Ubisoft’s latest bid in the live service space comes in the form of XDefiant, a free-to-play first-person arena shooter. That might sound pretty run of the mill, but in a bid to stand out, it features maps and factions inspired by some of Ubisoft’s most popular franchises, like Far Cry and Splinter Cell, and mashes them all into an arcade Call of Duty-esque experience. Last week we were able to get some hands-on time with a PC build of the game, and the question on our mind remained throughout our entire session: is this enough to break into an already crowded live service market?

Truth be told, it is nigh on impossible for a publisher to bring out a truly original and attention-grabbing live service game in this day and age. In a world filled to the brim with titles like Fortnite begging for your undivided attention, how do you break through the noise? Ubisoft has fallen victim to the brutal live service market before, and it will be hoping to avoid those mistakes here. Although across our time with the game, XDefiant felt more like Hyperscape than Rainbow Six: Siege on the potential hit scale.

At its heart, XDefiant is an arena shooter inspired by the likes of Halo with just a dash of Overwatch in there too. Teams of six will face off in arena battles, where both the factions you play as and the maps you play in are inspired by Far Cry 6, Ghost Recon Phantoms, The Division, Splinter Cell, and Watch Dogs 2. Ubisoft is crafting up what it calls the “Ubi-verse”, and what we have at launch is just the beginning. It’s a pretty niche selling point, but if hacking your way through a match as a Deadsec operative from Watch Dogs in the tropical setting of Yara from Far Cry 6 sounds like your kind of thing, then maybe XDefiant is for you.


The mix and match nature of Ubisoft’s various franchises does give XDefiant a vibrancy that’s missing in most modern shooters. Thankfully, it isn’t all just aesthetics either, as map design was a particular highlight during our play session. With 14 maps arriving on launch, Ubisoft has taken a classic approach to design, with ten of the maps featuring the infamous three-lane arena layout. We didn’t get to try out all of the 14 arenas, but the ones that we did shoot our way through felt unique in their own way. They wouldn’t feel out of place in a peak Call of Duty entry, with big explosive areas to fight over, plenty of choke points, and even a splash of verticality.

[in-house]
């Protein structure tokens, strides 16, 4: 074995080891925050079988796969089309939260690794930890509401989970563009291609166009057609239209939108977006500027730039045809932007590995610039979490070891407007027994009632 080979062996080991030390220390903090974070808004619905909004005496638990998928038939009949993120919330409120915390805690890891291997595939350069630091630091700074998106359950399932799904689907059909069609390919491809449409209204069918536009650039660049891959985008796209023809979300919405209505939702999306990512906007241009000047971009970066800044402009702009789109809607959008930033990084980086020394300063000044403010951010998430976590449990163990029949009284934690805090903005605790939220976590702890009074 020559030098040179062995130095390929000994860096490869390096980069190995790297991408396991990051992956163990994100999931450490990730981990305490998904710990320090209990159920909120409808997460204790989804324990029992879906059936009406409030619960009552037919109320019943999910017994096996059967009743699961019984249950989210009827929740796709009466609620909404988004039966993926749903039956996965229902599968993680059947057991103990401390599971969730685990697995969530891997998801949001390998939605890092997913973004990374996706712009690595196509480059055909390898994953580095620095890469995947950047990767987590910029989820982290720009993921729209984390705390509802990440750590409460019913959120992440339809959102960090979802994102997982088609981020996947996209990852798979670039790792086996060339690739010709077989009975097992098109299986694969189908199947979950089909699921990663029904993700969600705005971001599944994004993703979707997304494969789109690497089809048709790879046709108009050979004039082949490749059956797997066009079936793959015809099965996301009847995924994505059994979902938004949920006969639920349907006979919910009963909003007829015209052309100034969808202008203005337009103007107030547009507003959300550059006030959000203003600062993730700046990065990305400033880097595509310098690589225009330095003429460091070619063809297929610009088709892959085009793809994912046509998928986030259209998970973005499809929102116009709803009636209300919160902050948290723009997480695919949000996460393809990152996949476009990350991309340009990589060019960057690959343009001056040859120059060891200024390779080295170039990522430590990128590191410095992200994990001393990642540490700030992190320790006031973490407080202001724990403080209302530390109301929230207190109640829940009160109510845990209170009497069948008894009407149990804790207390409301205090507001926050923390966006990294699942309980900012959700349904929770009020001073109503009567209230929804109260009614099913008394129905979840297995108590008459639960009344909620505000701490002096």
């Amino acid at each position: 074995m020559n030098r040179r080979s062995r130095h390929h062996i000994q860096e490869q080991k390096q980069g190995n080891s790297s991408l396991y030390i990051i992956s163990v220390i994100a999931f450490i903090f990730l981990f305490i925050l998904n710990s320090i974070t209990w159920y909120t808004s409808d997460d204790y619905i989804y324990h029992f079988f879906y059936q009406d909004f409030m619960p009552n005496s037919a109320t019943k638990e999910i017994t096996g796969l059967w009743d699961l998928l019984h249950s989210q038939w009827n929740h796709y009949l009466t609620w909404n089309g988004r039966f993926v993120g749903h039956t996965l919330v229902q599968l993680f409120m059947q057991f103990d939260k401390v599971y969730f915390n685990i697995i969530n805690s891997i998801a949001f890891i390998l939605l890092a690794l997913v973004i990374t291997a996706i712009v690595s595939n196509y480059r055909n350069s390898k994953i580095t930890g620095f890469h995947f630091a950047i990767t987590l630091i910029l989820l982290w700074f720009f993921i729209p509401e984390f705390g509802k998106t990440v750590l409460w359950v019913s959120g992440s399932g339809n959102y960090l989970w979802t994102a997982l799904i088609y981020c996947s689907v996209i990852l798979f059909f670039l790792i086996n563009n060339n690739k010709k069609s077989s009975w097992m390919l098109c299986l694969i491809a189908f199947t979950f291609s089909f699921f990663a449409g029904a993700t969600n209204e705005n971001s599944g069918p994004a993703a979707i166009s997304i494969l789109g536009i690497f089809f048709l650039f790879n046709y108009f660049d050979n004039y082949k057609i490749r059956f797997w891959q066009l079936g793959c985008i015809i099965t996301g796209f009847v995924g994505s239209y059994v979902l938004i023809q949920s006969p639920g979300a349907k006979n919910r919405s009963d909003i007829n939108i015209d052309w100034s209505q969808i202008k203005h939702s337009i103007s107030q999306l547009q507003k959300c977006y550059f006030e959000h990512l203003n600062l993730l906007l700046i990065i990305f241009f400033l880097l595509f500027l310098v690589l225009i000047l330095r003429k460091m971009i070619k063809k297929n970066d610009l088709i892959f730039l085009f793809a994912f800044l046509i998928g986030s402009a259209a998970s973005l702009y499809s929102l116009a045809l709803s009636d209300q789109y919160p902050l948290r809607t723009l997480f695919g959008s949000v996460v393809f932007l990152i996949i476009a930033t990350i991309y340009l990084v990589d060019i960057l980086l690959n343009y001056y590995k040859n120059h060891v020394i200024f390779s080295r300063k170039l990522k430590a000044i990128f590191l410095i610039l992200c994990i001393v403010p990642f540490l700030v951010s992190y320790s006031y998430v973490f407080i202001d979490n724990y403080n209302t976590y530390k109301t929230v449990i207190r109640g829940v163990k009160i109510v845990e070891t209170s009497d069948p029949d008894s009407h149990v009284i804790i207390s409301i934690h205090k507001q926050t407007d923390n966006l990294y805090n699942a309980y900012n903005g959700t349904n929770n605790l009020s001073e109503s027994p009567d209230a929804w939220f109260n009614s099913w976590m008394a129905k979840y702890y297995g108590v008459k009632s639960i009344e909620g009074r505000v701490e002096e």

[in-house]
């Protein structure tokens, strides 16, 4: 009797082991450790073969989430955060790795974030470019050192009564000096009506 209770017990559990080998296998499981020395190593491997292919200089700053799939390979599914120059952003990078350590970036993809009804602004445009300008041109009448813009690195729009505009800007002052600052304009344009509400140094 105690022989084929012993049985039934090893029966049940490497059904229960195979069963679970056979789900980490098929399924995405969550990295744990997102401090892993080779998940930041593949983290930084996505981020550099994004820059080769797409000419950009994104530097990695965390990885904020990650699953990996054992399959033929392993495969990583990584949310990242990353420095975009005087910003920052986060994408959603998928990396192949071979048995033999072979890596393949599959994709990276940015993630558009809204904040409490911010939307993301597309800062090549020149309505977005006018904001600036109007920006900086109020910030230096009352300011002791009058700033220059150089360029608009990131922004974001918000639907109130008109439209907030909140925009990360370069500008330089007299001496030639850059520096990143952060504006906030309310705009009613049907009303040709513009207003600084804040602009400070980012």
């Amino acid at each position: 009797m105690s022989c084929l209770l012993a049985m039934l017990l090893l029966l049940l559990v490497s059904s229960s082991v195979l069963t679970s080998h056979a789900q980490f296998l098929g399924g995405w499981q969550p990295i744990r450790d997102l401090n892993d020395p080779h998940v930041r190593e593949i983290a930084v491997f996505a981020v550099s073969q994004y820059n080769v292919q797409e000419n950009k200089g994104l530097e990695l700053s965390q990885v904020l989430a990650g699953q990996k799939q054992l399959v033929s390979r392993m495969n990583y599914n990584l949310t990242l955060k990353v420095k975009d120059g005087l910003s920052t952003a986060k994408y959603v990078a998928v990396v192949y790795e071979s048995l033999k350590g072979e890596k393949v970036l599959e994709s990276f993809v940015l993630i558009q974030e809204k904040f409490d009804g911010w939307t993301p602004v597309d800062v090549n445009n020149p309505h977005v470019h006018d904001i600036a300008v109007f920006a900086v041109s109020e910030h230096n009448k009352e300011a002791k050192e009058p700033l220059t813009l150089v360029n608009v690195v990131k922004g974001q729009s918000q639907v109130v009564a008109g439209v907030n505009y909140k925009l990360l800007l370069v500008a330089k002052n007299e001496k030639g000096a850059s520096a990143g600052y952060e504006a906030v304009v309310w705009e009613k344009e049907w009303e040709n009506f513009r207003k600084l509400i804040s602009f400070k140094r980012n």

This classic design philosophy seems to have carried over into the gameplay too, which has a fast-paced arcade feel, with decent time to kill and a specific yet controllable feel to each weapon. Ubisoft said it wanted to attain an easy to learn yet difficult to master style of gameplay, and with the variety of weapons on offer we imagine that will be the case. We primarily focused on the assault rifle, SMG, and shotgun, but you can also expect marksman rifles and snipers. Each weapon is said to have close to 40 attachments too, allowing you to fine-tune your loadout — although with our limited time, that’s not something we really got to test out.


Taking player customisation that one step further is the aforementioned factions. Each of the five factions, which will be available on launch, come with their own perks and abilities. For example, The Cleaners from The Division can activate a deadly incinerator drone, whereas the Splinter Cell Echelon spies can utilise a digital ghillie suit to effectively become invisible. Each ability will have a counter ability too, so players are going to want to try to find what Ubisoft called the “meta-combo”, mixing both abilities and weapons. Overall though, there's nothing new or special with these faction abilities. Phantoms are your tanky support players, Libertad are your healers, and Cleaners are your aggressive pushers. If you’ve played anything from Apex Legends to Destiny, you’ve experienced a variant of these archetypes before.

But let’s get into the real meat of this subject: the live service angle. Ubisoft was incredibly keen to emphasise just how hard it's going for post-launch support with XDefiant. Taking into account that the game will launch with 14 maps, 24 weapons, 5 factions, at least 4 modes, --and again, it will be free to play — it's already starting on a pretty solid foundation.


Not long after its launch the first season of content will bring a 4v4 ranked mode, battle pass, new maps, weapons, and even a new faction. And this will supposedly be the case with each new season, every three months. So on the content front, players shouldn’t be getting bored if the central gameplay loops manage to reel them in. But that’s the big gamble, and brings us back to that integral question: is it enough?

It’s hard to say for sure, but XDefiant didn’t feel like a revolutionary attempt at the FPS genre, and the “Ubi-verse” selling point feels misaligned considering that it's pulling from games that are nothing like XDefiant itself. Is a fan of an open world third-person hacking series really going to commit themselves to a live service first-person arena shooter? Perhaps, but it’s not a bet we’d like to make ourselves.

Ultimately, it’ll just be a waiting game to see if XDefiant finds its audience. It's shaping up to a fun and snappy arcade shooter, and although it lacks any truly unique aspects, it’s still refreshing to have a fully-fledged PvP experience that isn’t a battle royale, or another Call of Duty. And hopefully, Ubisoft’s post-launch commitment should give it plenty of room to grow. While we weren’t entirely won over by XDefiant, we still have our fingers crossed that it'll be given a fair shot.

Do you think XDefiant sounds like it could be another win for Ubisoft? Or does it have another potential dud on its hands? Let us know your own thoughts down in the comments below.